The specific analysis of the technological means, through typologies of weapons and military strategies, shows that, although in a continuous improvement, the deadlock did not delay appearing with the nuclear bomb. Albert Einstein’s statement, “I do not know what weapons the third world war will be fought with, but certainly the fourth will be fought with stones and sticks” (Isaacson, 2019), although full of fun and extremely popularized, it no longer makes sense for a connoisseur of the current international political reality. Therefore, although possible, the use of mass destruction has no logical basis. Although it sounds conspiratorial and it is not appropriate to consider that World War III is taking place before our eyes, the fact that data is the main weapon in the 21st century is not to be neglected. Therefore, whether or not information technology or biotechnology will influence the wagering of future wars, a logical and proven fact cannot be combated, namely that technology has had, has and will have an enormous impact on the future of war.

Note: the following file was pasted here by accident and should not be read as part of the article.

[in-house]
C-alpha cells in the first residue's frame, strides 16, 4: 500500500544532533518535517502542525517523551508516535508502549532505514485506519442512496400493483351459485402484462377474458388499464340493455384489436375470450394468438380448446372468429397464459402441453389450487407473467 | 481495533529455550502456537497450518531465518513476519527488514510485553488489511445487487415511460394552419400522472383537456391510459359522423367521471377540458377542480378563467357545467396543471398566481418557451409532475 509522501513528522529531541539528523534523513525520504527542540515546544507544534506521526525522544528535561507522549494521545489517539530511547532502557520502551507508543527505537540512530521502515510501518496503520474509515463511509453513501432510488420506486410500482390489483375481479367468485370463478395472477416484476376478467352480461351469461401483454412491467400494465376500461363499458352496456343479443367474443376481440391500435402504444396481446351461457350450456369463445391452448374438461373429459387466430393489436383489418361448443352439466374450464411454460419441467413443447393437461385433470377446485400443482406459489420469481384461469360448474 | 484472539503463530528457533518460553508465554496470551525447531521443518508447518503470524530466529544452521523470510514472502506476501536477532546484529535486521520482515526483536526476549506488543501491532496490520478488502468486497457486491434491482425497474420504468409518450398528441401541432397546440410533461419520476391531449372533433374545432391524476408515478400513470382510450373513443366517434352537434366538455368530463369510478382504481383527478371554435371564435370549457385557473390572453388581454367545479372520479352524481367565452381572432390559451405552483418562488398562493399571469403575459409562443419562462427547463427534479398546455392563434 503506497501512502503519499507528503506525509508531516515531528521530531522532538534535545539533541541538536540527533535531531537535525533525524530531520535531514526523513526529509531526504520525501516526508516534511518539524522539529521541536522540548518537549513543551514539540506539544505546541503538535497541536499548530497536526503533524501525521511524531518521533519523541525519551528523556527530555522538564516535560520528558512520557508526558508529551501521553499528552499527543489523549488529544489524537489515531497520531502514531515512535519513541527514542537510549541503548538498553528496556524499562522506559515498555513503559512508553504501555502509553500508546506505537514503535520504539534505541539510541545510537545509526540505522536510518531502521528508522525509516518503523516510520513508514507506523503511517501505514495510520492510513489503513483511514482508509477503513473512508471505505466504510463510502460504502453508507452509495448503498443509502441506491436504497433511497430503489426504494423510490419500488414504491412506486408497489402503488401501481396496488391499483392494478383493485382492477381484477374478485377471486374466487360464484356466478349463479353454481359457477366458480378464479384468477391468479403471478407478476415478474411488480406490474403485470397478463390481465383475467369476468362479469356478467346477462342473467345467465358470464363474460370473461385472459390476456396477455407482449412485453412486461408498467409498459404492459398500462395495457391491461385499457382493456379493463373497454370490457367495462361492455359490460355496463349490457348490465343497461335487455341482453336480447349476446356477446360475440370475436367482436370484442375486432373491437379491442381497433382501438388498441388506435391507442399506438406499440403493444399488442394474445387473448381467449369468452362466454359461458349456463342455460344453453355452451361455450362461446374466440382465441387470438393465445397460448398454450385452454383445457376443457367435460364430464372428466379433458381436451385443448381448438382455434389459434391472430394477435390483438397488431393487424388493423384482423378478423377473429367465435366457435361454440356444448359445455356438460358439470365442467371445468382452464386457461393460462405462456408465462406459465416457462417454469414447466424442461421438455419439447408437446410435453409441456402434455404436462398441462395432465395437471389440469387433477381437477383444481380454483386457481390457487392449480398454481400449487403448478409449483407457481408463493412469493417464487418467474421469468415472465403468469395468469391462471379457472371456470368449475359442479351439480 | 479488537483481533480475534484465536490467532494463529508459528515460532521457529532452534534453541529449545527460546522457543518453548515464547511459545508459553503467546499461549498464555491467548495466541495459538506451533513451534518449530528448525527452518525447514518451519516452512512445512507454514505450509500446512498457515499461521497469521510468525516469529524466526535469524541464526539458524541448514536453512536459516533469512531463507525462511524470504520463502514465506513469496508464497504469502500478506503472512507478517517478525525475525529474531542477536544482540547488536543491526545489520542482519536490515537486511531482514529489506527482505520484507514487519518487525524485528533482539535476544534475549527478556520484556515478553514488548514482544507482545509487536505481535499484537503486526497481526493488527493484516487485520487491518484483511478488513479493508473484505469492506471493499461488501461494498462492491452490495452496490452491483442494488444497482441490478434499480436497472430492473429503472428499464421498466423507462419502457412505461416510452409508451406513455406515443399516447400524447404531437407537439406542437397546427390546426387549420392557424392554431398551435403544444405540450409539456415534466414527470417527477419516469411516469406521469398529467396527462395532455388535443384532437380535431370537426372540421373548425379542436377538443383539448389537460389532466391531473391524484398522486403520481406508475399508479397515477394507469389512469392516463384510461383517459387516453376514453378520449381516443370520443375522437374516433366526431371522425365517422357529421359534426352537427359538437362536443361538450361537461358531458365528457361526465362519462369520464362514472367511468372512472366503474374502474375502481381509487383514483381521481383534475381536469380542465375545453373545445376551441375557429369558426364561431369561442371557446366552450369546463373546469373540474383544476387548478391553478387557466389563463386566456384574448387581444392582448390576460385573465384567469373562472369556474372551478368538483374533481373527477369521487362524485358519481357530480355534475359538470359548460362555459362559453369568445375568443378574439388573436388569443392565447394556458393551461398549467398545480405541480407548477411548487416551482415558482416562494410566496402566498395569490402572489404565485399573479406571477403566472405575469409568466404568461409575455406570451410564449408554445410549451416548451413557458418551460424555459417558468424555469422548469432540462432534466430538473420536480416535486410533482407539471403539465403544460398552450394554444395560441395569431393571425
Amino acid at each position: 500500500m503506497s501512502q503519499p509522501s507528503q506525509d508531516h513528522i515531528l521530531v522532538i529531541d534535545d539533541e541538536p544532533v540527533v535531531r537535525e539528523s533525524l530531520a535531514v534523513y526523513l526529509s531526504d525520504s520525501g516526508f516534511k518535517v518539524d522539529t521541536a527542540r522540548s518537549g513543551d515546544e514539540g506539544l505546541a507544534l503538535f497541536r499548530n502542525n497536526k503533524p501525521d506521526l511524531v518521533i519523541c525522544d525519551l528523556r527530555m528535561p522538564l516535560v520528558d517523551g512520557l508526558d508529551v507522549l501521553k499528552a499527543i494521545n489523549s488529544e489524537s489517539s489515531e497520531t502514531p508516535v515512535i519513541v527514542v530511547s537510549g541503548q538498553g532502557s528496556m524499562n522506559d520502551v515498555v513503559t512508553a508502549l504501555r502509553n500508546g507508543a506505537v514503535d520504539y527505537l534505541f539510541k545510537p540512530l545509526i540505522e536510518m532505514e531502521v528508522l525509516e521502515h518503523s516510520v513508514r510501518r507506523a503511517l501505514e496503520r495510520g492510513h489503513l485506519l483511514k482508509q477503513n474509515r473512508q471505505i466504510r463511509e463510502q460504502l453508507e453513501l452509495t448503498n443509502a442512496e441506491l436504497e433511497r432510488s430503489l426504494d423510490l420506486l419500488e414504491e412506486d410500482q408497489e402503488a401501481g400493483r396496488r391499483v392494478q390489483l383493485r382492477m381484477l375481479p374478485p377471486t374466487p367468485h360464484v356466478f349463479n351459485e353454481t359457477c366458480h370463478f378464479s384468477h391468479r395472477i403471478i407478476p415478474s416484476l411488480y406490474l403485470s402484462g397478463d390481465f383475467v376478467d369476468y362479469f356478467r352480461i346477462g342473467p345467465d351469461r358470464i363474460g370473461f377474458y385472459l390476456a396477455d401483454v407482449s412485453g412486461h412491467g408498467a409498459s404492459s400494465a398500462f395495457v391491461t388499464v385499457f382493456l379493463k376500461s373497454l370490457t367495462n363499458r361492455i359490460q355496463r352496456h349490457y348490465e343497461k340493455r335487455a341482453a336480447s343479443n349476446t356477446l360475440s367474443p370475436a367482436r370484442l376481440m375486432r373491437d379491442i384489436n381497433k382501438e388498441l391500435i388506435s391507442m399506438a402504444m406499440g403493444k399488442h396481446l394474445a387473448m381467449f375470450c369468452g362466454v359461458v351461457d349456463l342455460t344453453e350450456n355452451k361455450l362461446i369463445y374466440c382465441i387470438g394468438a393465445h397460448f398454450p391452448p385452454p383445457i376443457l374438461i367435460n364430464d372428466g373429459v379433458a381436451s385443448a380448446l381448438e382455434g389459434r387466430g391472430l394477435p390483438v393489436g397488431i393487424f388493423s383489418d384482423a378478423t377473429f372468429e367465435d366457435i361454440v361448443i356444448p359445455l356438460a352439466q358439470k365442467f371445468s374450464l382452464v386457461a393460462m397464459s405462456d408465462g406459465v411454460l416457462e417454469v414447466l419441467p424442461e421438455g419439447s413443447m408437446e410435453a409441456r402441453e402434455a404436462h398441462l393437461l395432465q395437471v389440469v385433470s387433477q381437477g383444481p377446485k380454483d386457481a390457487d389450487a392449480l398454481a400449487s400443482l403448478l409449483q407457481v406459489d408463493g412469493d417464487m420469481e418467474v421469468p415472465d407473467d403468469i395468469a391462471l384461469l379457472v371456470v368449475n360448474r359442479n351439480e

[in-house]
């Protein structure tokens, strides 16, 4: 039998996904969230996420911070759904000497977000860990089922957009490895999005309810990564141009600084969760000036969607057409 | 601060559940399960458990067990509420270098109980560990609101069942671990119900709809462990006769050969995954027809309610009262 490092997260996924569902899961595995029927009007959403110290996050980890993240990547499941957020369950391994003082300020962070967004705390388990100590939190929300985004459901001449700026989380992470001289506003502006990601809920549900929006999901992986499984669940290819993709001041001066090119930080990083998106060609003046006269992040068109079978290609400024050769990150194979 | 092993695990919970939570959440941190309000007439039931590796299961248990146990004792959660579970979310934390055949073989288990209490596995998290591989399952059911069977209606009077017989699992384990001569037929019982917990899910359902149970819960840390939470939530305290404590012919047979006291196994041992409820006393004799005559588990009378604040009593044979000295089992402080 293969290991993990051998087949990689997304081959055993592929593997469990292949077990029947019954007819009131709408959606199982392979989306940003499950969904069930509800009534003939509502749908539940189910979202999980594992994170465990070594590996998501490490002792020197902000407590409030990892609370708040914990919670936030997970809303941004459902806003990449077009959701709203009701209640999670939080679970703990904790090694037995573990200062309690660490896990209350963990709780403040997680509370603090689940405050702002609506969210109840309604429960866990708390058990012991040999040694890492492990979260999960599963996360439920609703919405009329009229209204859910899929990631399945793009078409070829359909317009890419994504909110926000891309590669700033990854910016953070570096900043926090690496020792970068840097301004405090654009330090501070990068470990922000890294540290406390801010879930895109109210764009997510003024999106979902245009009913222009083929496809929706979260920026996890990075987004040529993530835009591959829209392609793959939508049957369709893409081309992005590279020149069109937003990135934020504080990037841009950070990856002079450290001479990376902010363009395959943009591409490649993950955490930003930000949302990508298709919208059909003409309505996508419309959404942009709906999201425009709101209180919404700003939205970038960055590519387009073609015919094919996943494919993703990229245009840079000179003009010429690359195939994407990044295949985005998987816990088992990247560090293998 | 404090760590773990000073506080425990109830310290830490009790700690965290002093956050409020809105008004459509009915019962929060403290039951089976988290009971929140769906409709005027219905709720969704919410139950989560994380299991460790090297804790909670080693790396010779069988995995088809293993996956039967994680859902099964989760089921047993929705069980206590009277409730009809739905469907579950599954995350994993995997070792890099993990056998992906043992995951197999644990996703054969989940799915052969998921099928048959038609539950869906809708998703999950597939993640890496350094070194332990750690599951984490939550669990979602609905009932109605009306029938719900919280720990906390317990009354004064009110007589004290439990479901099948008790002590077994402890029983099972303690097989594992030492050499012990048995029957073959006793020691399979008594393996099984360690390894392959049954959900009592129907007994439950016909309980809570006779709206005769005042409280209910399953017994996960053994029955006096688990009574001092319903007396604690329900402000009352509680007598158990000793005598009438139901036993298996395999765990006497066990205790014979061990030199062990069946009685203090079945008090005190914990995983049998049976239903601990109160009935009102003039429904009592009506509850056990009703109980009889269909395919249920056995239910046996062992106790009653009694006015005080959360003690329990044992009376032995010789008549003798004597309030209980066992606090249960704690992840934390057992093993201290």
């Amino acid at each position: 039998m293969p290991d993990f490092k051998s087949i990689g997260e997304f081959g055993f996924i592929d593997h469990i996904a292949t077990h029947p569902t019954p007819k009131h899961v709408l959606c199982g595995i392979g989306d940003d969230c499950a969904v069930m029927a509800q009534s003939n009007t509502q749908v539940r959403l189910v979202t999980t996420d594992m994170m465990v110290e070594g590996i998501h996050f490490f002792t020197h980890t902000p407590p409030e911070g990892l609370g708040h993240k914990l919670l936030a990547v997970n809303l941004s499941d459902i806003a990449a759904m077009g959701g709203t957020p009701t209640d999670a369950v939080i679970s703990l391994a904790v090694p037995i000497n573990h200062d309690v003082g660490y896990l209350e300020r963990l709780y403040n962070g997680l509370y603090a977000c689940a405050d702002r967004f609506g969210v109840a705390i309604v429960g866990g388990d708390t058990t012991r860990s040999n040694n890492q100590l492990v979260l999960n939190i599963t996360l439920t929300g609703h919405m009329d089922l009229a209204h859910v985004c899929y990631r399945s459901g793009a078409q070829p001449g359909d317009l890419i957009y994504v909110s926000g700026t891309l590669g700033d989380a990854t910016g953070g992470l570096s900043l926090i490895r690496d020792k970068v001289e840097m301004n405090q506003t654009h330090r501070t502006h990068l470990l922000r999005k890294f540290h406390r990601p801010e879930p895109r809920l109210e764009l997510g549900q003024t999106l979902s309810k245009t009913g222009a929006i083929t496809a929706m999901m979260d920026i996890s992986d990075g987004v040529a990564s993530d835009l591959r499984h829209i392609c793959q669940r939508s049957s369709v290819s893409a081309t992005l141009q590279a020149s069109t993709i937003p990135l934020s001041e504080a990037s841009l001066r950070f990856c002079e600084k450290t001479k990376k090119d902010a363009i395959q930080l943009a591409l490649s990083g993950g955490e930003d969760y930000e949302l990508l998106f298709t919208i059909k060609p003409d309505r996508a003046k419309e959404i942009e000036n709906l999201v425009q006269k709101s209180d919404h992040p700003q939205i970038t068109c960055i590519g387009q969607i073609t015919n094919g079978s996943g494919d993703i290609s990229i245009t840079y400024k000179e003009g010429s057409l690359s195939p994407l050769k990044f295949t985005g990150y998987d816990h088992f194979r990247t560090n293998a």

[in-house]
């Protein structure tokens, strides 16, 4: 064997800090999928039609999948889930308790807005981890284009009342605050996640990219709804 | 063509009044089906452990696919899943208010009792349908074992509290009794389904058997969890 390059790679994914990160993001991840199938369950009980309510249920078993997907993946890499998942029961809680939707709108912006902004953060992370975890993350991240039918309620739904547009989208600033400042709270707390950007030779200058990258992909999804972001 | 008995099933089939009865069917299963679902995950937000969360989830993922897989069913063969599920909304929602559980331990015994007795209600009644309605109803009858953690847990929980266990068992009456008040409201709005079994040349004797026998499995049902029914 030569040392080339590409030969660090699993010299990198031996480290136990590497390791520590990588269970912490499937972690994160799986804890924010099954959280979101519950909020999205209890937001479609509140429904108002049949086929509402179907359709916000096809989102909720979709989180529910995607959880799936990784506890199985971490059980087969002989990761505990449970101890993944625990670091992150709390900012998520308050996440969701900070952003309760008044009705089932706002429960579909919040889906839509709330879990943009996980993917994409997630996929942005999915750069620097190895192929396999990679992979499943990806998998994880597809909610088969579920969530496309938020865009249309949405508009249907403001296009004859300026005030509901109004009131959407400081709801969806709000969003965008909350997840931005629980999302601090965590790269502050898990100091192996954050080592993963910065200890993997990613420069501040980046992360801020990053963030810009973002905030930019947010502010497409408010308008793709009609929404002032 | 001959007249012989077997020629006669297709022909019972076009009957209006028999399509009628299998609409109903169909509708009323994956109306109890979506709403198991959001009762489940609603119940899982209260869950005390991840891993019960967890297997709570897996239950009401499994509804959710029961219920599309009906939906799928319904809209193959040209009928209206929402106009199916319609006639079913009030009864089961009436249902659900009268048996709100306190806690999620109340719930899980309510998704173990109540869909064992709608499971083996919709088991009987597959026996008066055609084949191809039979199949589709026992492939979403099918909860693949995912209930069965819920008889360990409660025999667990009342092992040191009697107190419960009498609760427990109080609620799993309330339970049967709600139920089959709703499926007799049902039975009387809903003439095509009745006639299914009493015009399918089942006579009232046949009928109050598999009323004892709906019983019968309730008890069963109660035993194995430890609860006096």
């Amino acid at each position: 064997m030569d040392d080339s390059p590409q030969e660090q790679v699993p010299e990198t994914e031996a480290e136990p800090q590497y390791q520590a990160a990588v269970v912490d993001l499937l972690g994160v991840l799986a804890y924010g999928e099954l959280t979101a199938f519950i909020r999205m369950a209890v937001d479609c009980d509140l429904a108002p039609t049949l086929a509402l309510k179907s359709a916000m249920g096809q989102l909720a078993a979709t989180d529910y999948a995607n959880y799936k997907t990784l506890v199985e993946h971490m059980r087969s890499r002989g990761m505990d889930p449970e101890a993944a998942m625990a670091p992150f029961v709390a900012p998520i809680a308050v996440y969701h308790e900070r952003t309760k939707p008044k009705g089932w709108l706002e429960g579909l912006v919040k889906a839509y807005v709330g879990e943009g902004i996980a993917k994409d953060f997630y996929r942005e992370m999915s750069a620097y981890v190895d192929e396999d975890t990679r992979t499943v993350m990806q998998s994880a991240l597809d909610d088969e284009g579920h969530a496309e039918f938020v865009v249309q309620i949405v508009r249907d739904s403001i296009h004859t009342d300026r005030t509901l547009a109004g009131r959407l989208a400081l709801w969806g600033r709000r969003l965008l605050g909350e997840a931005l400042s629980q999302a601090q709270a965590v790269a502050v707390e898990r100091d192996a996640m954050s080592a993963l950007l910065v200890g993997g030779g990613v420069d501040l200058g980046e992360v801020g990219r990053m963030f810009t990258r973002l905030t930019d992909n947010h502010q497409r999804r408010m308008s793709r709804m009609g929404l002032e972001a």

About the Author

Andrei Stupu

Creator & Owner, Ziua Mintzii




Coker, Christopher. (2017). Rebooting Clausewitz. On war in the 21st century. London, C. Hurst & Co., pp. 158.

Isaacson, Walter. (2019). Einstein: viața și universul său [Einstein: His Life and His Universe], translation by Louis Ulrich. Bucharest, Publica Printing House. Lawrence Freedman, Lawrence. (2019) Viitorul Războiului: o istorie [The Future of War: A History], translation by Corina Hădăreanu. Bucharest, Litera Printing House.

Yuval Noah Harari, Yuval Noah. (2018). 21 de lecții pentru secolul XXI [21 Lessons for the 21st Century], translation by Lucia Popovici. Iași, Polirom Printing House, pp. 181.